20 Jul 2008

Definitive Obama Puff Piece

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The Onion Imagines the next Time Magazine Obama profile.

Time managing editor Rich Stengel said he was proud of the Obama puff piece, and that he hoped it would help to redefine the boundaries of journalistic drivel.

“When the American people cast their vote this November, this is the piece of fluff they’re going to remember,” Stengel said. “Not the ones by Newsweek, Harper’s, The New Yorker, The Atlantic, The New Republic, The Economist, Nightline, The Wall Street Journal, or even that story about lessons Obama learned from his first-grade teacher we ran a month ago.”

The article, which follows Obama for 12 days during his campaign, was written by reporter Chris Sherwood, and is relentless in its attempt to capture the candidate at his most poised and polished. Sherwood said the profile easily trumps all other fluff pieces in its effort to expose the presidential candidate for who he really is: “an awesome guy.”

“My editors told me that if I wanted to uncover the most frivolous, trivial information on Obama, I had to be prepared to follow the puff,” Sherwood said. “That meant that not only did I have to stay and watch Sen. Obama play endless games of basketball with city firemen to show readers how athletic and youthful he is, but I also had to go to NBA shooting experts to learn what aspects of his jump shot are good and what parts are great.”

Sherwood said he was granted full access to the candidate, and was permitted by chief strategist David Axelrod to ask any question he desired—an opportunity the reporter used to lob the easiest softballs at Obama yet, ranging from how happy he felt when he met his wife to what songs are currently on his iPod playlist. Sherwood was also fearless in his effort to paint the candidate as someone who is “surprisingly down to earth,” a phrase that is used a total of 26 times throughout the feature.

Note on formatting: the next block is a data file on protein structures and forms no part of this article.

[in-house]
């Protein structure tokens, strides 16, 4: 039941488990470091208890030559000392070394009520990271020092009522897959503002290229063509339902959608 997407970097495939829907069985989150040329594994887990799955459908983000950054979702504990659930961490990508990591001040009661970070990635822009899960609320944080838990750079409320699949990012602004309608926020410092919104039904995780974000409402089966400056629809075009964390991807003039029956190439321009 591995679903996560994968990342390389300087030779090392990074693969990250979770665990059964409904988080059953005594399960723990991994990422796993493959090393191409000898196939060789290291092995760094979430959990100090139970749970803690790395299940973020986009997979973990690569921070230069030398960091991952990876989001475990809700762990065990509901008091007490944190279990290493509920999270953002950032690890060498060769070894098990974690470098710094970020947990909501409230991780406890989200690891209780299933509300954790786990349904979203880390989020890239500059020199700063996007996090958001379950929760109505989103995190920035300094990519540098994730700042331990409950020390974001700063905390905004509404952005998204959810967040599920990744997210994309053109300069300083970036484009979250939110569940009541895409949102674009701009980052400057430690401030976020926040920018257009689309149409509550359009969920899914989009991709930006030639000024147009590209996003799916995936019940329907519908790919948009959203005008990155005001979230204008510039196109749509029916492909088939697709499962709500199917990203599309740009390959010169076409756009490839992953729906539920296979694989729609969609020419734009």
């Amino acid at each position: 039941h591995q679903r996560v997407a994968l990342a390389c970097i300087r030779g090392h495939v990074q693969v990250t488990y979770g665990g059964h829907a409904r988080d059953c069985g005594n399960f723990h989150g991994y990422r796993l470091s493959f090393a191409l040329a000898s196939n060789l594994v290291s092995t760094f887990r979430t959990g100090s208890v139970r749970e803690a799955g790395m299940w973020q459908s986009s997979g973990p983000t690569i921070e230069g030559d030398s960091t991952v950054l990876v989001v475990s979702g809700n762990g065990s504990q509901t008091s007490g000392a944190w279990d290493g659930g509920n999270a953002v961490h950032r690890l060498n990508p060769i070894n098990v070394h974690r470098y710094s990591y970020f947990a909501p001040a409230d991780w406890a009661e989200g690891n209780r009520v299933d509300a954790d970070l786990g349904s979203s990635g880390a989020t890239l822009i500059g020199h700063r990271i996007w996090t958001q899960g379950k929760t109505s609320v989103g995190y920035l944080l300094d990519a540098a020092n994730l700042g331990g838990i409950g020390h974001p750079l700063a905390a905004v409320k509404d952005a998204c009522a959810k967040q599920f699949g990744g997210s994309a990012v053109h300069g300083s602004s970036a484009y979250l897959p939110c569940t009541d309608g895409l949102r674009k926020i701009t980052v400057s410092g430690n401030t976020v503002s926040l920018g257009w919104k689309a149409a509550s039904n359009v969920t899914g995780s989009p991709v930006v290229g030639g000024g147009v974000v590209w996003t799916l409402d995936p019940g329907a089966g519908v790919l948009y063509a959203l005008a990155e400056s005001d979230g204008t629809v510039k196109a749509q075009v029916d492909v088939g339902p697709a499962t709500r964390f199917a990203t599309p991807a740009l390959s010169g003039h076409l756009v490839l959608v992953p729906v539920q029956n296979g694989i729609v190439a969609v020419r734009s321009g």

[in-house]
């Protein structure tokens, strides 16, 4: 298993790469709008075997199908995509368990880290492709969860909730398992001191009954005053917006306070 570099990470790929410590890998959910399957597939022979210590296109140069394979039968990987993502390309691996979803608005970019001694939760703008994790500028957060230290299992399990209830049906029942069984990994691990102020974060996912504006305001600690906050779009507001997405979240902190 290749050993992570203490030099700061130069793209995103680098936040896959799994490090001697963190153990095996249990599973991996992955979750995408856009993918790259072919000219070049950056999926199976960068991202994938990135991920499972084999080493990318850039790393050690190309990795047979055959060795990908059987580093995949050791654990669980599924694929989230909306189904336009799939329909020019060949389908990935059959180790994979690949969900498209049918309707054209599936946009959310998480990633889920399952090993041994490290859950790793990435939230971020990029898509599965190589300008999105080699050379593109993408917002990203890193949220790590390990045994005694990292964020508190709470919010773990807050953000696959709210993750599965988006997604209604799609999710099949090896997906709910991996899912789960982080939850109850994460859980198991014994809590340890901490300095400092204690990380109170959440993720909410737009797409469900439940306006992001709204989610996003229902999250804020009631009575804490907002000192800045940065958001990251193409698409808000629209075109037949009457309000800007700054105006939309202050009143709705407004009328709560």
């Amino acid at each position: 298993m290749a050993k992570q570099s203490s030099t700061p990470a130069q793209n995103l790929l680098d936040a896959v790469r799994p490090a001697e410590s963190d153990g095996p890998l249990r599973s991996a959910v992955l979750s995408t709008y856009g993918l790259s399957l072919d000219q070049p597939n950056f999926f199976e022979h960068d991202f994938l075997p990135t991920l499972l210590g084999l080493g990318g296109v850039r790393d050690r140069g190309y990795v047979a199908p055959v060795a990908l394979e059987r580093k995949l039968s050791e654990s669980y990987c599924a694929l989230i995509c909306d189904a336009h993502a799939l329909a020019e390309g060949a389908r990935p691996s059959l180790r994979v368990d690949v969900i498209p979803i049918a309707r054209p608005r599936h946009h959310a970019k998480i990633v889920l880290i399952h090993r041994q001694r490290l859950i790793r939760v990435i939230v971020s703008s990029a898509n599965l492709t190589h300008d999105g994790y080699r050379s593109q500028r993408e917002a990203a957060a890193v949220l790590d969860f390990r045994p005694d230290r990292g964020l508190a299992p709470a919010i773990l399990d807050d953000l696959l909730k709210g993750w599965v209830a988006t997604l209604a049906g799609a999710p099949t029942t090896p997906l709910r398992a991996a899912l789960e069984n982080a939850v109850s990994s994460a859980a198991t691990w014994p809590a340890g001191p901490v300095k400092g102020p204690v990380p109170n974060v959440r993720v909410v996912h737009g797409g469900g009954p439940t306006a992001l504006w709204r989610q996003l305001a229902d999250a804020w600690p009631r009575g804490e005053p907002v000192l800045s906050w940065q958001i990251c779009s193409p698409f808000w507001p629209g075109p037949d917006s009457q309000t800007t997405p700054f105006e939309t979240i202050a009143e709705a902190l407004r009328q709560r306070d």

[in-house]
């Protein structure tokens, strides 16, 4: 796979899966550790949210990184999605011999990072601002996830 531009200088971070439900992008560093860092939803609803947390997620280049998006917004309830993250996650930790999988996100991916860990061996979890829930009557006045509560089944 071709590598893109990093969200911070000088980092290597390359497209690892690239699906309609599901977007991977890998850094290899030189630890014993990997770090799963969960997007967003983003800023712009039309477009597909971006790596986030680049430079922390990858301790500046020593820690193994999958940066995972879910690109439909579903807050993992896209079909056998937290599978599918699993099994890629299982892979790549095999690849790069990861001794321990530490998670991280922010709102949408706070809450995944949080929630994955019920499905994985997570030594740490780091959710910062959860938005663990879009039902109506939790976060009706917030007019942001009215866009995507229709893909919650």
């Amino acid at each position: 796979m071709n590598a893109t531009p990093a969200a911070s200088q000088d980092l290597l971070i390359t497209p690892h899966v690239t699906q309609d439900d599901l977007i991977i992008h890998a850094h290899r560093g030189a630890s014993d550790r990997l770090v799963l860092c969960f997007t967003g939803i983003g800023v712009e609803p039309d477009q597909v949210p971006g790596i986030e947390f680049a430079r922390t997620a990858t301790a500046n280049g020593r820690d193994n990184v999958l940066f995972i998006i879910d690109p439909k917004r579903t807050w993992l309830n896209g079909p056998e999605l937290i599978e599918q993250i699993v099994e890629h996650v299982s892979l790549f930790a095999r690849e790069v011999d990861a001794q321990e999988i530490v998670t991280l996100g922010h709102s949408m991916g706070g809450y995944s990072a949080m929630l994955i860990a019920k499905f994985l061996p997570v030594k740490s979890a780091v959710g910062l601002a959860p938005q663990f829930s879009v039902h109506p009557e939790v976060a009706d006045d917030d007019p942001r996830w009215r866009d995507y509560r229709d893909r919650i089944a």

“If we were going to get the story we wanted, it was my responsibility as a journalist to ask the really tough questions to his two young daughters,” said Sherwood, who grilled Malia and Sasha Obama, 9 and 7, about whether they were “proud of [their] daddy.” “I also had to capitalize on every opportunity to compare the story of Obama’s upbringing and rise to power to that of Martin Luther King, Jr.’s and John F. Kennedy’s, no matter how suspect those parallels really are.”

According to the Time reporter, work on the profile was often harder than he had anticipated, with Obama at times dodging questions about whether or not he played a musical instrument, and about what Monopoly piece he thought best represented his candidacy and why.

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